George P. Lee will get a second chance to finish a sex-offender treatment program.
Probation officials on Monday suggested Lee go to jail for 15 days for failing to complete court-ordered counseling after his 1994 sex abuse conviction.But 3rd District Judge Kenneth Rigtrup instead reinstated Lee's probation and ordered him to report to a treatment center in St. George.
Lee, a former LDS Church general authority, appeared in court Monday wearing dark glasses and collar-length hair. He explained he was only trying to follow the court's original order when he stopped attending counseling sessions last November.
"I was told to make sure I get counseling through a member of ISAC (Intermountain Sexual Abuse Center) in St. George. I assumed the counselor I was meeting with was a member, but then I found out he wasn't," Lee said.
He said he told probation officials in St. George, but "they did nothing about it."
Probation officer Kathy Stratton responded that Lee simply couldn't drop the program without permission from officials. "Maybe the ball was dropped at some point. However, it was Mr. Lee's job to see that he completed the ordered therapy," she said.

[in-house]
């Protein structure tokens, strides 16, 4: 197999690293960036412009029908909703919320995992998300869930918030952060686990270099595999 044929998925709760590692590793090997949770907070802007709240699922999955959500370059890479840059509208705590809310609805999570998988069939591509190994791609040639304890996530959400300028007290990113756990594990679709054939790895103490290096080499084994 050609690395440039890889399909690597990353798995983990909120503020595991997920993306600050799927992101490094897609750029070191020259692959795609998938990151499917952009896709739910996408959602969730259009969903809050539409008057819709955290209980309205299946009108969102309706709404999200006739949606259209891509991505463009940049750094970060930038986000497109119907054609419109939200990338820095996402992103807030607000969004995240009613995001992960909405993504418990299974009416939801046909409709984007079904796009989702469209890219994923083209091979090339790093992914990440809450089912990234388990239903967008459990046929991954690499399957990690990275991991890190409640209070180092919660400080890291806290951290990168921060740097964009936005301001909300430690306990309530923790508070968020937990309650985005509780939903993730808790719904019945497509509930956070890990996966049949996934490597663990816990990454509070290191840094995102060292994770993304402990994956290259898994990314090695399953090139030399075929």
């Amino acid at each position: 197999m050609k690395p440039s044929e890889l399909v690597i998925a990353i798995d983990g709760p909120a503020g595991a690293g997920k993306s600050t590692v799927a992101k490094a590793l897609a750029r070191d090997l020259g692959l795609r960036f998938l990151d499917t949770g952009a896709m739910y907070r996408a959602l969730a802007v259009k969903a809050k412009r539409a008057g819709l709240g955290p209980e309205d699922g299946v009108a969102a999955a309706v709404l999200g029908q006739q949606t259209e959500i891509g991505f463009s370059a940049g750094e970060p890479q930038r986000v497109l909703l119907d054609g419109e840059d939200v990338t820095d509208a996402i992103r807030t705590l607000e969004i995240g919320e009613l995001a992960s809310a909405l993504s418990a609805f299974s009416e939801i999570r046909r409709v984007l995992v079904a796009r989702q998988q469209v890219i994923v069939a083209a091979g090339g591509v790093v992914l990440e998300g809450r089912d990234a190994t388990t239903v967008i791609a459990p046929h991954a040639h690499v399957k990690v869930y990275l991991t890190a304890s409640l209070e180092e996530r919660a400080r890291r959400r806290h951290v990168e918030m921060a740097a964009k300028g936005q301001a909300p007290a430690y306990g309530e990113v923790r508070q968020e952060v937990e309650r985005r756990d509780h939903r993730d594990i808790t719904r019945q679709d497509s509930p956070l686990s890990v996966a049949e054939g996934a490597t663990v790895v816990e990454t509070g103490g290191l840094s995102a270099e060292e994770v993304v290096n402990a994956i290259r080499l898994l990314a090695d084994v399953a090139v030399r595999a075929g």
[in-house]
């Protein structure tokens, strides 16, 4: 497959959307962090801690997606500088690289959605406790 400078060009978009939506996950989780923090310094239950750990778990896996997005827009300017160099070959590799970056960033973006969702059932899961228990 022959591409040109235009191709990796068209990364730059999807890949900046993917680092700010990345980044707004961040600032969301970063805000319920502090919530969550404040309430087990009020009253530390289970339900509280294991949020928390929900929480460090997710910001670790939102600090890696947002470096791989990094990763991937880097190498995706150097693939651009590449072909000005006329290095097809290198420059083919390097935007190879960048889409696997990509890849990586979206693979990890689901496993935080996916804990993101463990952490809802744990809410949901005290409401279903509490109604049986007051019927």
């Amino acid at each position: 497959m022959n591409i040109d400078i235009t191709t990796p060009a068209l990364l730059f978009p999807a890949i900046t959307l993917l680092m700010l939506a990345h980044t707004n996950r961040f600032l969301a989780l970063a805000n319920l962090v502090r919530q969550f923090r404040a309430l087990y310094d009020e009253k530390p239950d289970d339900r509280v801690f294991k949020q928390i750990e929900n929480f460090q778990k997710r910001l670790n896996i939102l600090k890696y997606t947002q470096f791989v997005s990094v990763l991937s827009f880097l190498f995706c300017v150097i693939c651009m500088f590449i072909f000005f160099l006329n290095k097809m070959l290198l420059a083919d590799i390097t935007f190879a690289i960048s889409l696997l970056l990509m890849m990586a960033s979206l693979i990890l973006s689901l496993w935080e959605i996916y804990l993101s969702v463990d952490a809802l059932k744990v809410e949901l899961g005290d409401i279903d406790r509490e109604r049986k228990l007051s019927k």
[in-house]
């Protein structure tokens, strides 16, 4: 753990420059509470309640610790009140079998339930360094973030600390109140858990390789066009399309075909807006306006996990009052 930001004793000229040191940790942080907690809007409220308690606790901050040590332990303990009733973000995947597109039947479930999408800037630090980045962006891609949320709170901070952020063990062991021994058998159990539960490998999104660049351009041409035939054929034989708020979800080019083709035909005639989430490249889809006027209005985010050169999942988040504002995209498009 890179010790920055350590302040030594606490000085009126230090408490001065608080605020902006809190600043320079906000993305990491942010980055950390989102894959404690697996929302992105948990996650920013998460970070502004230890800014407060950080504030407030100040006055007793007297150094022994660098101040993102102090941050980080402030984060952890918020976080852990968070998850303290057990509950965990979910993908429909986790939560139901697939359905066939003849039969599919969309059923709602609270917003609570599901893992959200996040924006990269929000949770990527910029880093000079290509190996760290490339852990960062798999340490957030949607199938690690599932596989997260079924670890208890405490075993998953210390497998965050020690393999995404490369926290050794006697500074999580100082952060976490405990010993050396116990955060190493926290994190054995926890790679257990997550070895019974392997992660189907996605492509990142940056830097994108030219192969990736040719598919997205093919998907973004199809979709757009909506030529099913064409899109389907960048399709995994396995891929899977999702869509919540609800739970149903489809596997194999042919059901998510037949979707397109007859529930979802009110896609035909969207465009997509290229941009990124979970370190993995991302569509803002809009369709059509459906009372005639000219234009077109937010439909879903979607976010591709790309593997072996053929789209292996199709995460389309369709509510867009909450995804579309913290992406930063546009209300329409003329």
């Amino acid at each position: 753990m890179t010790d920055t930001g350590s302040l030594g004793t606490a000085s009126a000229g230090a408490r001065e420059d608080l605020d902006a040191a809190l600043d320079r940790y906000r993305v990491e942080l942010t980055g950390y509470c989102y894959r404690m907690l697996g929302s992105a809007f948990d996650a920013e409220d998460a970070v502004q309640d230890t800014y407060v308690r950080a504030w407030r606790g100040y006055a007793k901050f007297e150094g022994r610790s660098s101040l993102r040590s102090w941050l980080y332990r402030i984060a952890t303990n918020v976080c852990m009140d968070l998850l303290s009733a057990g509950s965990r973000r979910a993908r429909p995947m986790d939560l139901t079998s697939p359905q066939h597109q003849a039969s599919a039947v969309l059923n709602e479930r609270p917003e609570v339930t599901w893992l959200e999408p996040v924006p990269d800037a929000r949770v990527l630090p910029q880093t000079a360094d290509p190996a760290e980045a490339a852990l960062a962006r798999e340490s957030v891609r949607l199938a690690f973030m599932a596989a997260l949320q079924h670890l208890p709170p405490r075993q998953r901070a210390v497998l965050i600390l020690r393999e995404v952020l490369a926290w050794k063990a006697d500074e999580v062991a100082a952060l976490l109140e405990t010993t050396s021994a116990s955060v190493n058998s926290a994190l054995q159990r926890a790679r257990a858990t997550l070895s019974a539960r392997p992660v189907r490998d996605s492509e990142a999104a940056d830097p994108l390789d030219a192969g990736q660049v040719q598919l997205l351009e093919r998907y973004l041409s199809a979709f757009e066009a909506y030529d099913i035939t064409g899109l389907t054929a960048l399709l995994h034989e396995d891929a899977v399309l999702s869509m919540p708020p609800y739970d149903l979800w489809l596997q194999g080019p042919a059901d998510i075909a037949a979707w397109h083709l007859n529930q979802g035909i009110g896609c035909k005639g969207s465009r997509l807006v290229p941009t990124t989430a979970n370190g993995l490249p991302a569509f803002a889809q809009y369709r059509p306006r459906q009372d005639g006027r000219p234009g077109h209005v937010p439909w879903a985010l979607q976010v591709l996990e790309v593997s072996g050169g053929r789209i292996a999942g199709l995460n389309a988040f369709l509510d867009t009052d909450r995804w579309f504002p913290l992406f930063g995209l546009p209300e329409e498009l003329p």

Probation officials in St. George recommended the judge re-instate Lee's probation and extend it to 36 months instead of the originally ordered 18 months. They also asked that Lee serve 15 days in the Washington County Jail.
The judge agreed with the first request but denied the jail time without comment. He did wonder aloud why probation officials in Salt Lake City didn't refer Lee directly to ISAC workers in St. George - something he did Monday from the bench.
Lee was originally charged with aggravated sex abuse of a child, a first-degree felony, but pleaded guilty to the reduced charge in October 1994.
His victim, who is now about 20 years old, testified in court hearings then that Lee had sexually abused her while he was a member of the church's First Quorum of the Seventy.
She was 12 years old at the time and said Lee had abused her since she was 9. He once told her that she "shouldn't tell anyone because the Lord had told him to do it and it should just remain between the Lord and him and me," she testified.
After the hearing, Lee ignored questions from reporters while a young man who accompanied him to court put his hand in front of camera lenses and said, "No pictures, please."